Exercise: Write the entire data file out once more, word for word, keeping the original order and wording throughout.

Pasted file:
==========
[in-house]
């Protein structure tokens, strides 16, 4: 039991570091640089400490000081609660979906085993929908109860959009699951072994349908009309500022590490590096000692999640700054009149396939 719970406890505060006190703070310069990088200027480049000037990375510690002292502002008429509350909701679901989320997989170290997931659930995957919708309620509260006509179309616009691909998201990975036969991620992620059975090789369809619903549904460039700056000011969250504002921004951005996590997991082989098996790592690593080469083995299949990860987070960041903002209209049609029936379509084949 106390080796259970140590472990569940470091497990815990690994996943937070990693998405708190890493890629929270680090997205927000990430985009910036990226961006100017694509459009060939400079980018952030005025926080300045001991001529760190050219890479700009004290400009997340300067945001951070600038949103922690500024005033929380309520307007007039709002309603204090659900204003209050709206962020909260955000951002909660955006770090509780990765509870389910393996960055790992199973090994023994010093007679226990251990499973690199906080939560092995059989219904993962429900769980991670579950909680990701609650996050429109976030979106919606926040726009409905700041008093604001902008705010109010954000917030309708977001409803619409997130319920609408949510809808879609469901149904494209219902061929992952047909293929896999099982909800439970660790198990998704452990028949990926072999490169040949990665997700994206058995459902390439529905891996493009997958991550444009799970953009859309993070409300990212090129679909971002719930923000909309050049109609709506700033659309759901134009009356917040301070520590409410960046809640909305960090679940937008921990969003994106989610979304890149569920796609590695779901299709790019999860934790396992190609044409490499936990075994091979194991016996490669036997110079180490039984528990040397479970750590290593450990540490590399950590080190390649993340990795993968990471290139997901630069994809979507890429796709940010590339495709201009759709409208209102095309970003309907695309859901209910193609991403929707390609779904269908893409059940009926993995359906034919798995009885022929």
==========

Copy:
[in-house]
């Protein structure tokens, strides 16, 4: 039991570091640089400490000081609660979906085993929908109860959009699951072994349908009309500022590490590096000692999640700054009149396939 719970406890505060006190703070310069990088200027480049000037990375510690002292502002008429509350909701679901989320997989170290997931659930995957919708309620509260006509179309616009691909998201990975036969991620992620059975090789369809619903549904460039700056000011969250504002921004951005996590997991082989098996790592690593080469083995299949990860987070960041903002209209049609029936379509084949 106390080796259970140590472990569940470091497990815990690994996943937070990693998405708190890493890629929270680090997205927000990430985009910036990226961006100017694509459009060939400079980018952030005025926080300045001991001529760190050219890479700009004290400009997340300067945001951070600038949103922690500024005033929380309520307007007039709002309603204090659900204003209050709206962020909260955000951002909660955006770090509780990765509870389910393996960055790992199973090994023994010093007679226990251990499973690199906080939560092995059989219904993962429900769980991670579950909680990701609650996050429109976030979106919606926040726009409905700041008093604001902008705010109010954000917030309708977001409803619409997130319920609408949510809808879609469901149904494209219902061929992952047909293929896999099982909800439970660790198990998704452990028949990926072999490169040949990665997700994206058995459902390439529905891996493009997958991550444009799970953009859309993070409300990212090129679909971002719930923000909309050049109609709506700033659309759901134009009356917040301070520590409410960046809640909305960090679940937008921990969003994106989610979304890149569920796609590695779901299709790019999860934790396992190609044409490499936990075994091979194991016996490669036997110079180490039984528990040397479970750590290593450990540490590399950590080190390649993340990795993968990471290139997901630069994809979507890429796709940010590339495709201009759709409208209102095309970003309907695309859901209910193609991403929707390609779904269908893409059940009926993995359906034919798995009885022929």